By burying significant new data collection practices in the Windows 10 privacy policy that most people never read, by rigging update procedures to push users into switching browsers by default, by not bothering to ask users ahead of time if they were willing to share their Internet bandwidth for Microsoft's commercial use -- in these ways Microsoft failed the obvious ethics tests in a dramatic fashion.

MS seems to be failing at ethics even in some of the more minor areas -- with word that the popular old Solitaire game from Windows 7 and earlier has been replaced on Windows 10 with a version that forces you to sit through video advertisements unless you're willing to pay Microsoft $10 per year to shut them off.

To be sure, we can guess that somewhere up at MS headquarters in Redmond, a meeting took place where something like this was said:

"Hell, we're giving most of these people free versions of a new operating system, we've gotta get something in exchange, and they don't have any right to complain!"

That would be so very, very wrong.

Because while large numbers of users might well consider such trade-offs to be equitable and reasonable, the ethical requirement in the main when dealing with significant issues is simple: You ask permission first.

And asking permission in this context doesn't mean assuming permission, or burying disclosures, or operating on the assumption that simply providing a way to turn something off later is the same as asking permission to turn it on in the first place.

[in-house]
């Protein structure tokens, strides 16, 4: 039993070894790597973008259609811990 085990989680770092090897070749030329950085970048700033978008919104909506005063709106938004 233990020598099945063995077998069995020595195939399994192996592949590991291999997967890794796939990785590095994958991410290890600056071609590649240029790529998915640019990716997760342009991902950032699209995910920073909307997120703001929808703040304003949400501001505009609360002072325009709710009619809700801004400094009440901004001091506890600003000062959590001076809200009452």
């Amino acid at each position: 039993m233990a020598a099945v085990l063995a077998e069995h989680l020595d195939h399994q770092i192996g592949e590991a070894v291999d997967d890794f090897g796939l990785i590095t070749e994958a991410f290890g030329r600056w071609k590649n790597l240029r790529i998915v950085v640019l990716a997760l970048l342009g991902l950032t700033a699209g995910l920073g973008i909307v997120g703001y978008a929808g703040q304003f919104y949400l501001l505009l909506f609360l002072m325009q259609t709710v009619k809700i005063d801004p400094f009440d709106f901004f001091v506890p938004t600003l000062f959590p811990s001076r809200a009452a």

Let's take Microsoft's default commercial use of users' bandwidth to send updates to other MS users in Windows 10, for example.

Imagine if one day you noticed that your home water pressure seemed low. You search around and discover a truck parked outside that is filling its big water tank from your water system, via a hidden hose.

When confronted, the truck owners state that they didn't think they were taking all that much, and if it bothers you they'll stop. 

Whether you paid for that water by the gallon or got it all flat rate, I'd wager that most people would react the same way, demanding to know: "Why the blazes didn't you ask permission first?"

To which the likely response would be: "We didn't tell you about it -- we didn't ask -- because we thought you might say no."

This is certainly not to imply that every minor user interface or operations decision must be opt-in only -- but at the very least, issues of significant magnitude must be clearly and openly spelled out in advance, not relegated to "if we're lucky most users won't notice what we did" status.

The latter course is the path to ethics hell, and no amount of free giveaways or slick talk alone can prevent a complete descent into that pit once a firm steps off the ethics precipice. 

Can Microsoft still save itself from this fate? Of course, given the will. Much of what they'd need to do immediately could in theory be pushed out to Windows 10 users in a matter of days -- better explanations, asking permission, ethical defaults.

But my gut feeling says that MS is not prepared to make such a major ethical course correction at this time, and that's truly unfortunate.

Hope springs eternal. Perhaps Microsoft will prove my gut feelings on this to be incorrect. Perhaps MS will indeed alter direction and proceed toward the ethical light.

That would be delightful. But don't hold your breath.

-- Lauren --
I have consulted to Google, but I am not currently doing so. All opinions expressed here are mine alone.
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+Fernando Pereira Seriously, I don't they wanted to call attention to it in any way whatsoever.